Browse Exhibits (5 total)

Page Turner: The Evolution of the John Stewart Memorial Library


A brief history of the John Stewart Memorial Library on the Wilson College campus.

The Library opened in 1925. An addition was made to the building in the early 1960s.

In 2015, the Library opened with its historic frontage restored and a new learning commons addition to replace the previous iteration. In honor of the new building, the Library and Archives created a display on the library's history, which has been reproduced digitally here.

Antiquities Collection


The Wilson College Antiquities Collection dates to the 1920s, when efforts were begun by Wilson's Classics professor at that time, A. Mildred Franklin, to create a collection of artifacts representative of various periods and styles. The Collection contains objects of Egyptian, Greek, Roman, Mycenaean, and Etruscan origin, dating from the third millennium B.C.E. to 500 C.E. Objects have been contributed by faculty and administration, the Wilson College Classics Club, alumnae, students, and other institutions.

This online exhibit features a small number of pieces from the collection currently on view at the Hankey Center at Wilson College. 

Double click on the thumbnails to view the full photograph and description. 

"Something Bigger Than Myself": Pat Vail and Freedom Summer


The day after three civil rights activists disappeared in Mississippi, Patricia Vail '63 wrote her parents from Oxford, Ohio, expressing her fears as she prepared to join other activists in the deeply racist state.

"We are not safe," Vail, then 22, wrote June 22, 1964, in a letter to her parents, "Like everyone else involved, I realize that I could be killed this summer. I've known this all along[...]In the end I decided that this is a cause that I'm willing to die for."

The Mississippi Summer Project, known as Freedom Summer, was organized by a coalition of civil rights organizations that brought young, idealistic college-age students to Mississippi to register black voters and set up Freedom Schools to teach young children about black history and good citizenship. Organizers hoped that Northern white students working for civil
rights would draw national attention to the extreme brutality and oppression suffered by the black community in Mississippi.

This exhibit highlights Vail's activism and experience during Freedom Summer. Double click on the thumbnails to view the full document and description. 

"Friendship and Sisterhood": The History and Impact of Wilson's Black Student Union


The first African-American student to graduate from Wilson College was matriculated the same year as the 1954 Brown vs. the Board of Education decision. (Two students attended before Doris Oswell Brunot graduated in 1958.) Since then, African-American students have danced, sung, played sports, and served in student organizations. In short, they have enriched the life of the College. This exhibit contains numerous primary source materials from the Hankey Center regarding Wilson College's Black Student Union (BSU). These photographs, articles, and more demonstrate the presence and importance of the organization, highlighting how the BSU has, for nearly fifty years, been and continues to be a propelling force for positivity and community on Wilson’s campus. Through the years, the goals of the BSU were changed by the political movements of the time. Though its tactics and name have changed over its near fifty year tenure at Wilson, the Black Student Union has been a constant beacon, seeking to educate, engage, and rally the Wilson College community.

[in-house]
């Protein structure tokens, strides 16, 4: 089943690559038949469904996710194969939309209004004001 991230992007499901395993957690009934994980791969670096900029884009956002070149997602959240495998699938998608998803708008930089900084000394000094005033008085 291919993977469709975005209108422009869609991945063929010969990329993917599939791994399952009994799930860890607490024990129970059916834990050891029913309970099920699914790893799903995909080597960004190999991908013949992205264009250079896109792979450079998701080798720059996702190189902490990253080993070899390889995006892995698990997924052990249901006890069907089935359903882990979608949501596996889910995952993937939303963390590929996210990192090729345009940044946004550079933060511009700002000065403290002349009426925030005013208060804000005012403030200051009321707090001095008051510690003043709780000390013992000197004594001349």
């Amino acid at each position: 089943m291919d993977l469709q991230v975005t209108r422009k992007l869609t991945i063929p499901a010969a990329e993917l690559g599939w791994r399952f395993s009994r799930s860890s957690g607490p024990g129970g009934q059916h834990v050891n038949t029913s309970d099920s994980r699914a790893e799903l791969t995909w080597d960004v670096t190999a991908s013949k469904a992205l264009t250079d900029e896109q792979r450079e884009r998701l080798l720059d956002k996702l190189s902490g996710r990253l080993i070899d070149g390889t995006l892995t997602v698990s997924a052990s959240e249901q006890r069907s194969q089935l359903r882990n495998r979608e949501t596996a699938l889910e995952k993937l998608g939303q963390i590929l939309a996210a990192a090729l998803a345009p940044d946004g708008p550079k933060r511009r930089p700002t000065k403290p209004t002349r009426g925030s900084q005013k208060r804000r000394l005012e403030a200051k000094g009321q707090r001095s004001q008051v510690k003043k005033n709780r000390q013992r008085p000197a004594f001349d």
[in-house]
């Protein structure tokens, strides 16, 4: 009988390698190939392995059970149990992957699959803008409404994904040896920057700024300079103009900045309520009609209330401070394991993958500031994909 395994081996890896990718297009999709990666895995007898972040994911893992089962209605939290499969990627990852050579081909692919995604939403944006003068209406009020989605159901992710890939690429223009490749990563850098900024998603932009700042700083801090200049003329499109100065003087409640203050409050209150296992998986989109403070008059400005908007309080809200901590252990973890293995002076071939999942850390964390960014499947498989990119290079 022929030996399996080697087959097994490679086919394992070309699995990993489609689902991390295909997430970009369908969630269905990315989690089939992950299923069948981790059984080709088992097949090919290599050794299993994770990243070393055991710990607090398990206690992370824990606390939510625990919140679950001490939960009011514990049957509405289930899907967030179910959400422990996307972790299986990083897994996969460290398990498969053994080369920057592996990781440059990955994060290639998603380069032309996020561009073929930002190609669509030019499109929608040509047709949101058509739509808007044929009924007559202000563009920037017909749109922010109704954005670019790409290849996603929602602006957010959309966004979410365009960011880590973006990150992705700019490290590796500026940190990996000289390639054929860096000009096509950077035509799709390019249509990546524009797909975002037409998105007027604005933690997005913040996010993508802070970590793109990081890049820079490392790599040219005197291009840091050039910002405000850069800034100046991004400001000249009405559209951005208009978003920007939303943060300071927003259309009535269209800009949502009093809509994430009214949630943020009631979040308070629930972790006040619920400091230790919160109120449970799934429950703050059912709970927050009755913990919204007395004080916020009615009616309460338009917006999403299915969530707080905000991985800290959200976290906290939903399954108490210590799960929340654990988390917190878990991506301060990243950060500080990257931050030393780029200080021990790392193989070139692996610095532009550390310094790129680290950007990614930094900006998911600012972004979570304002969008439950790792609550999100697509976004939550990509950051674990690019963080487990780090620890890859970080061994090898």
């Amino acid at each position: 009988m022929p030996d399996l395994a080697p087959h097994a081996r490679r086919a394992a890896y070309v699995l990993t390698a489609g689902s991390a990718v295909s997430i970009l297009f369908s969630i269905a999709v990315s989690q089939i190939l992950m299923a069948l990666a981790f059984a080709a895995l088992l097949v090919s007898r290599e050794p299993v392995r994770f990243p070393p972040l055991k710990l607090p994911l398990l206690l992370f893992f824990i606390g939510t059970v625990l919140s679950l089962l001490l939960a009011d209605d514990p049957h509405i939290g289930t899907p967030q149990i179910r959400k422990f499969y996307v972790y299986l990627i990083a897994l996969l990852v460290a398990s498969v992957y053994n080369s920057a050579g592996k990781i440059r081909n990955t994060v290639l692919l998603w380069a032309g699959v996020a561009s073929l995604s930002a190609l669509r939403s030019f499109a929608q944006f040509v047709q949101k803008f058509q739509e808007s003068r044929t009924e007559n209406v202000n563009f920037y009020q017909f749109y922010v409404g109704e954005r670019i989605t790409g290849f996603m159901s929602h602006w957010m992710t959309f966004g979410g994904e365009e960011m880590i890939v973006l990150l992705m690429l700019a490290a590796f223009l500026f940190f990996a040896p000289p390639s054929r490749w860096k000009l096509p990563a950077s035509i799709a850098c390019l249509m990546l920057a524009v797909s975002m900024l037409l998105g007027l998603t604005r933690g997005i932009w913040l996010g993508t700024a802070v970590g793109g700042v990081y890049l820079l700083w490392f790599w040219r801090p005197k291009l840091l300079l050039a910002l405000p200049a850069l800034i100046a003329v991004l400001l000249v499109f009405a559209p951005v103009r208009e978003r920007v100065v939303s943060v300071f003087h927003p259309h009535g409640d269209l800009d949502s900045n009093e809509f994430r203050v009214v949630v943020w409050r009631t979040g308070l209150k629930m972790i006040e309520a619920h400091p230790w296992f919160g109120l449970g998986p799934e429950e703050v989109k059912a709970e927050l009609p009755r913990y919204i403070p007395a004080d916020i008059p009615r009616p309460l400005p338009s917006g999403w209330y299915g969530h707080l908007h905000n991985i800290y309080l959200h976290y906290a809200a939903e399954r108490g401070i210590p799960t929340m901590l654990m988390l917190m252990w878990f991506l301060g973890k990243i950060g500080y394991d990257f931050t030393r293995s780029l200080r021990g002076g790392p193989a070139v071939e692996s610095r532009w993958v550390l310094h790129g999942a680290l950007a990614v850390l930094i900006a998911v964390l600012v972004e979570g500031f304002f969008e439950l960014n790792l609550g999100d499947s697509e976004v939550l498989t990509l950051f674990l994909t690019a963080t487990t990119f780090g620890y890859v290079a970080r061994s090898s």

In 1968, the Wilson College Afro-American Society (WAAS) was recognized as a student organization. In the spring of 1969, the WAAS called the attention of the administration and faculty to issues its members thought needed to be addressed in a timely fashion. Some of these issues were: improving polices on admission and recruitment of minority students; the need to recruit and hire more African-American faculty and staff at all levels; and the addition of courses relevant to the history and experience of African-Americans. To bring even greater attention to its ten proposals, the organization staged a boycott of classes on April 28, 1969. The 1969-1970 Bluebook noted that its members “encouraged greater discussion and thought of the problems and goals of Black culture and recommended solutions benefitting the college community.” WAAS also sponsored college-wide cultural events such as Black Weekend (1972) and Afram 1980. Its successor student organization is the current Black Student Union (BSU). The current BSU's purpose is to "encourage African-American awareness, enhance the quality of life for members of the Black Student Union, conduct activities involving community outreach, and foster greater understanding of African-American culture and related issues."

This exhibit contains numerous primary source materials from the Hankey Center regarding Wilson College's Black Student Union. Double click on thumbnails to view full documents and descriptions. 

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Orchesis attempts to introduce students to the broadest opportunities possible for active participation in the various forms of dance. Students work with visiting artists; attend performances in other venues; study in New York City; engage in choreographic projects; work in the community to educate and develop an audience for dance; gain experience in lighting, sound and costume design – all technical aspects of performance.

This exhibit highlights the variety of performances Orchesis shared with the Wilson College community, primarily from the 1940s to the 1980s.